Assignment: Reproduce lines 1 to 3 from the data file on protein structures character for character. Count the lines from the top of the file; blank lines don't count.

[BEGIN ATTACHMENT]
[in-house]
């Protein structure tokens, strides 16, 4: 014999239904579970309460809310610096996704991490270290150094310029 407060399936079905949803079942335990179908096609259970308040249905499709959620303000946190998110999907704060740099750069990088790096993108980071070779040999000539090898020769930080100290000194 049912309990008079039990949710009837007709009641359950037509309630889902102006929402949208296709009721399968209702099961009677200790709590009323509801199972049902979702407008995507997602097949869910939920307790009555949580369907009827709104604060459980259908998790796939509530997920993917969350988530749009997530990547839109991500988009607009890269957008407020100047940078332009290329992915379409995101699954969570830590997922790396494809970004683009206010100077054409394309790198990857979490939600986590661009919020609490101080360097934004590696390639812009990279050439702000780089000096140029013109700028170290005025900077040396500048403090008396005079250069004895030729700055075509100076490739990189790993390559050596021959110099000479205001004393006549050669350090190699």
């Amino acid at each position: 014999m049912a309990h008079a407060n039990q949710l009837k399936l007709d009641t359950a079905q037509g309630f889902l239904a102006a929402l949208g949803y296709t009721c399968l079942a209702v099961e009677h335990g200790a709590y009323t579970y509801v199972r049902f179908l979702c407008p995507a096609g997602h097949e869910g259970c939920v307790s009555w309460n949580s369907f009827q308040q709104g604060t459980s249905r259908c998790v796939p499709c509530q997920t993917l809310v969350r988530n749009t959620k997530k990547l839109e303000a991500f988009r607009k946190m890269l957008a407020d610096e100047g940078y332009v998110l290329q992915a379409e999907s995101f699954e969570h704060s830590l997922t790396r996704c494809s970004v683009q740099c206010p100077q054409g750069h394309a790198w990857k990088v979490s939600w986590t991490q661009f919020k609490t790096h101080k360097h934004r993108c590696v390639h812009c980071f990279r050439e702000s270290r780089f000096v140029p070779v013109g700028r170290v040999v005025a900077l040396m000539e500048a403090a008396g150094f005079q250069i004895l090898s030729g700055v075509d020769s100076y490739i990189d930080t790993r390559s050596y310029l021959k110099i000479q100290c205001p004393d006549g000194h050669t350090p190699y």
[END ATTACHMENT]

[in-house]
């Protein structure tokens, strides 16, 4: 014999239904579970309460809310610096996704991490270290150094310029 407060399936079905949803079942335990179908096609259970308040249905499709959620303000946190998110999907704060740099750069990088790096993108980071070779040999000539090898020769930080100290000194 049912309990008079039990949710009837007709009641359950037509309630889902102006929402949208296709009721399968209702099961009677200790709590009323509801199972049902979702407008995507997602097949869910939920307790009555949580369907009827709104604060459980259908998790796939509530997920993917969350988530749009997530990547839109991500988009607009890269957008407020100047940078332009290329992915379409995101699954969570830590997922790396494809970004683009206010100077054409394309790198990857979490939600986590661009919020609490101080360097934004590696390639812009990279050439702000780089000096140029013109700028170290005025900077040396500048403090008396005079250069004895030729700055075509100076490739990189790993390559050596021959110099000479205001004393006549050669350090190699």
């Amino acid at each position: 014999m049912a309990h008079a407060n039990q949710l009837k399936l007709d009641t359950a079905q037509g309630f889902l239904a102006a929402l949208g949803y296709t009721c399968l079942a209702v099961e009677h335990g200790a709590y009323t579970y509801v199972r049902f179908l979702c407008p995507a096609g997602h097949e869910g259970c939920v307790s009555w309460n949580s369907f009827q308040q709104g604060t459980s249905r259908c998790v796939p499709c509530q997920t993917l809310v969350r988530n749009t959620k997530k990547l839109e303000a991500f988009r607009k946190m890269l957008a407020d610096e100047g940078y332009v998110l290329q992915a379409e999907s995101f699954e969570h704060s830590l997922t790396r996704c494809s970004v683009q740099c206010p100077q054409g750069h394309a790198w990857k990088v979490s939600w986590t991490q661009f919020k609490t790096h101080k360097h934004r993108c590696v390639h812009c980071f990279r050439e702000s270290r780089f000096v140029p070779v013109g700028r170290v040999v005025a900077l040396m000539e500048a403090a008396g150094f005079q250069i004895l090898s030729g700055v075509d020769s100076y490739i990189d930080t790993r390559s050596y310029l021959k110099i000479q100290c205001p004393d006549g000194h050669t350090p190699y």